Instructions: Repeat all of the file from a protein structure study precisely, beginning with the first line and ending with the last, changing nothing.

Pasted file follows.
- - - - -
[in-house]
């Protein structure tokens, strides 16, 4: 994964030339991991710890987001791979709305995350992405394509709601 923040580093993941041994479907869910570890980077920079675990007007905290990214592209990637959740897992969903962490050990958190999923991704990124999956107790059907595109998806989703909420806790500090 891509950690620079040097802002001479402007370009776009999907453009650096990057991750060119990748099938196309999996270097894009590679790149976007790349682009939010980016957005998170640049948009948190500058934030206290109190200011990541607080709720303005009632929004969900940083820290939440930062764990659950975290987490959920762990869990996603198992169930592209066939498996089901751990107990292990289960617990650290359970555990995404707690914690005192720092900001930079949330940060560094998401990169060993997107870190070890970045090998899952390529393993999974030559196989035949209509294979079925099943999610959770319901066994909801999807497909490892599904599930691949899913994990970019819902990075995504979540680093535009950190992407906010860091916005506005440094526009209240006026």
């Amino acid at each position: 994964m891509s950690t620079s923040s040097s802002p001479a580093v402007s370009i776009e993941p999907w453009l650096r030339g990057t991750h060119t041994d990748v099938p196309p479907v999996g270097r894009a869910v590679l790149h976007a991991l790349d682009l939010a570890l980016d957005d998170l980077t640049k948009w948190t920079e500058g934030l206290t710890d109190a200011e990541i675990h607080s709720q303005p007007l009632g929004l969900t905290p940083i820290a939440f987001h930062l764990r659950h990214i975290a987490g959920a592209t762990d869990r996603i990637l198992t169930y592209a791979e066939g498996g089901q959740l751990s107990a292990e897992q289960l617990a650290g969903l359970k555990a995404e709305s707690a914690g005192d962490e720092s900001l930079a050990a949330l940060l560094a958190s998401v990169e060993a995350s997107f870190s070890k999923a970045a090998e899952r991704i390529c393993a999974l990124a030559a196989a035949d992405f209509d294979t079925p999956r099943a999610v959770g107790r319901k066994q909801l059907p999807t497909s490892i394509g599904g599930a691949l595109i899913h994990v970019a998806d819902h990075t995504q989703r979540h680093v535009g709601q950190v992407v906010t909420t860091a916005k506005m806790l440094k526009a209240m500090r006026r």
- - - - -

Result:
[in-house]
């Protein structure tokens, strides 16, 4: 994964030339991991710890987001791979709305995350992405394509709601 923040580093993941041994479907869910570890980077920079675990007007905290990214592209990637959740897992969903962490050990958190999923991704990124999956107790059907595109998806989703909420806790500090 891509950690620079040097802002001479402007370009776009999907453009650096990057991750060119990748099938196309999996270097894009590679790149976007790349682009939010980016957005998170640049948009948190500058934030206290109190200011990541607080709720303005009632929004969900940083820290939440930062764990659950975290987490959920762990869990996603198992169930592209066939498996089901751990107990292990289960617990650290359970555990995404707690914690005192720092900001930079949330940060560094998401990169060993997107870190070890970045090998899952390529393993999974030559196989035949209509294979079925099943999610959770319901066994909801999807497909490892599904599930691949899913994990970019819902990075995504979540680093535009950190992407906010860091916005506005440094526009209240006026």
């Amino acid at each position: 994964m891509s950690t620079s923040s040097s802002p001479a580093v402007s370009i776009e993941p999907w453009l650096r030339g990057t991750h060119t041994d990748v099938p196309p479907v999996g270097r894009a869910v590679l790149h976007a991991l790349d682009l939010a570890l980016d957005d998170l980077t640049k948009w948190t920079e500058g934030l206290t710890d109190a200011e990541i675990h607080s709720q303005p007007l009632g929004l969900t905290p940083i820290a939440f987001h930062l764990r659950h990214i975290a987490g959920a592209t762990d869990r996603i990637l198992t169930y592209a791979e066939g498996g089901q959740l751990s107990a292990e897992q289960l617990a650290g969903l359970k555990a995404e709305s707690a914690g005192d962490e720092s900001l930079a050990a949330l940060l560094a958190s998401v990169e060993a995350s997107f870190s070890k999923a970045a090998e899952r991704i390529c393993a999974l990124a030559a196989a035949d992405f209509d294979t079925p999956r099943a999610v959770g107790r319901k066994q909801l059907p999807t497909s490892i394509g599904g599930a691949l595109i899913h994990v970019a998806d819902h990075t995504q989703r979540h680093v535009g709601q950190v992407v906010t909420t860091a916005k506005m806790l440094k526009a209240m500090r006026r």